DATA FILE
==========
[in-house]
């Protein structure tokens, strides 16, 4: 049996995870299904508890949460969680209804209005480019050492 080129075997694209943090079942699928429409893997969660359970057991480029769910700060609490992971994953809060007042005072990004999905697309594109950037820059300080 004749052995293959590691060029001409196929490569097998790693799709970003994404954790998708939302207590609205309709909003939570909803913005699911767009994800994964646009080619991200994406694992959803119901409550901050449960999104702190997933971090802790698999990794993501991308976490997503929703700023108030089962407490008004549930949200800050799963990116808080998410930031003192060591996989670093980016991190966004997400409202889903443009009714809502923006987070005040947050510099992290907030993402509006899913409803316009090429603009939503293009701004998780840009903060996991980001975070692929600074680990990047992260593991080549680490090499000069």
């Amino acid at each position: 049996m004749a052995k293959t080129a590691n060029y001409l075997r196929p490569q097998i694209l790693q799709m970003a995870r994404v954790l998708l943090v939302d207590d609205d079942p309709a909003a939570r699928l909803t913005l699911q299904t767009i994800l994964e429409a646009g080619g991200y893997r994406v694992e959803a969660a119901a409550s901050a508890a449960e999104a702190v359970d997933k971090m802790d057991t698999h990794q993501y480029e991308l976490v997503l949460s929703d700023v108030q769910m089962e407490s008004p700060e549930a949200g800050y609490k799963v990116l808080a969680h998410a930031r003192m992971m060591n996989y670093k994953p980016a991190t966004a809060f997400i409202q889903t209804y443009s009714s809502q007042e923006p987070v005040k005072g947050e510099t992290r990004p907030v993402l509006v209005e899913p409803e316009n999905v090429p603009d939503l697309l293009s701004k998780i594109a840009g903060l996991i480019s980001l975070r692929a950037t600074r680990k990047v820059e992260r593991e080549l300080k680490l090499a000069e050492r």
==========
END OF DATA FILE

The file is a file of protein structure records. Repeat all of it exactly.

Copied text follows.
[in-house]
């Protein structure tokens, strides 16, 4: 049996995870299904508890949460969680209804209005480019050492 080129075997694209943090079942699928429409893997969660359970057991480029769910700060609490992971994953809060007042005072990004999905697309594109950037820059300080 004749052995293959590691060029001409196929490569097998790693799709970003994404954790998708939302207590609205309709909003939570909803913005699911767009994800994964646009080619991200994406694992959803119901409550901050449960999104702190997933971090802790698999990794993501991308976490997503929703700023108030089962407490008004549930949200800050799963990116808080998410930031003192060591996989670093980016991190966004997400409202889903443009009714809502923006987070005040947050510099992290907030993402509006899913409803316009090429603009939503293009701004998780840009903060996991980001975070692929600074680990990047992260593991080549680490090499000069």
């Amino acid at each position: 049996m004749a052995k293959t080129a590691n060029y001409l075997r196929p490569q097998i694209l790693q799709m970003a995870r994404v954790l998708l943090v939302d207590d609205d079942p309709a909003a939570r699928l909803t913005l699911q299904t767009i994800l994964e429409a646009g080619g991200y893997r994406v694992e959803a969660a119901a409550s901050a508890a449960e999104a702190v359970d997933k971090m802790d057991t698999h990794q993501y480029e991308l976490v997503l949460s929703d700023v108030q769910m089962e407490s008004p700060e549930a949200g800050y609490k799963v990116l808080a969680h998410a930031r003192m992971m060591n996989y670093k994953p980016a991190t966004a809060f997400i409202q889903t209804y443009s009714s809502q007042e923006p987070v005040k005072g947050e510099t992290r990004p907030v993402l509006v209005e899913p409803e316009n999905v090429p603009d939503l697309l293009s701004k998780i594109a840009g903060l996991i480019s980001l975070r692929a950037t600074r680990k990047v820059e992260r593991e080549l300080k680490l090499a000069e050492r």